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|Title:||Kinetics of Acid Inactivation of Soybean Lipoxygenase and Its Effects on the Functional Properties of Soy Protein|
|Author(s):||Ali, Asbi Bin|
|Department / Program:||Food Science|
|Degree Granting Institution:||University of Illinois at Urbana-Champaign|
|Subject(s):||Agriculture, Food Science and Technology|
|Abstract:||Inactivation of soybean lipoxygenase by acid pH was investigated by grinding whole soybeans in water acidified with HCl. The enzyme was found to be completely and irreversibly inactivated at pH 3.0 and below. From a study of enzyme kinetics of lipoxygenase extracted from the acidified soy slurries, significant changes were observed with the values of the Michaelis constant and in the enzyme inhibition patterns when the enzyme was exposed to pH of about 4.6 and below. This suggests a change in the conformation of lipoxygenase below this pH limit. A separate study using a purified lipoxygenase-1 supported the evidence that the enzyme was stable when preincubated between pH 3.0 and 9.0 but lost all of its activity when exposed to pH 3.0 and below. The purified enzyme also obeyed Michaelis-Menten kinetics at pH 5.6 to 9.2. A Dixon plot suggested a histidine residue to be the active site in the enzyme for the hydroperoxidation reaction.
The effect of acid inactivation of soybean lipoxygenase on the functional properties of the soy protein were also investigated. Protein extractability and solubility was found to be significantly reduced when the soybeans were treated at pH 3.6 and below. Emulsifying activity was not affected by acidic pH. However, emulsion stability decreased while viscosity increased when soy proteins were treated at pH 3.0 and below. Water sorption isotherm studies suggested a decrease in water binding capacity for soy proteins treated at pH 3.0 and below. NMR measurements of hydrated soy proteins exhibited two states of water, namely polymer-plus-capillary and polymer-plus-capillary-plus-surface water. An electrophoretic analysis of dialyzed soy proteins revealed that the SDS-PAGE profiles for the proteins treated at pH 3.07 and below were similar to that of the heat-denatured protein sample suggesting that chemical denaturation had taken place. The protein quality as measured by a rapid microbiological assay for the soy protein treated at pH 3.0 was estimated to be at a PER of about 2.1.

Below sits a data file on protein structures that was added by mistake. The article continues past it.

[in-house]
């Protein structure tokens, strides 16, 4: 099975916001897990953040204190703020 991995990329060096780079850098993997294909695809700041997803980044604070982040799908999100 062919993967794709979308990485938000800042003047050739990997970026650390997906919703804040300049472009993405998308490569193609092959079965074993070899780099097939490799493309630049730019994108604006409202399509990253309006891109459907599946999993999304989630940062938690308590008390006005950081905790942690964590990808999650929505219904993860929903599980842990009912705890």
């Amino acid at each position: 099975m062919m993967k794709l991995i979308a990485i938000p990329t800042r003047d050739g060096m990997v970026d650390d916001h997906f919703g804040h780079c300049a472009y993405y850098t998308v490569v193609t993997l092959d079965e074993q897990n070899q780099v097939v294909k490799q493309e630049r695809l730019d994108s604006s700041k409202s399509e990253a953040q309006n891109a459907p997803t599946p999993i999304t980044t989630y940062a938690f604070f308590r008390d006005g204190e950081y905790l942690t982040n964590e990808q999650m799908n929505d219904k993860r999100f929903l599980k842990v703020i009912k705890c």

This study shows the potential of producing soy proteins from whole soybeans treated at pH 3.0 which are free from lipoxygenase activity but which may have slightly reduced functional properties relative to those of the native soy proteins as a result of chemical denaturation.
Thesis (Ph.D.)--University of Illinois at Urbana-Champaign, 1988.
|Date Available in IDEALS:||2014-12-15|
This item appears in the following Collection(s)
Dissertations and Theses - Food Science and Human Nutrition
Graduate Dissertations and Theses at Illinois
Graduate Theses and Dissertations at Illinois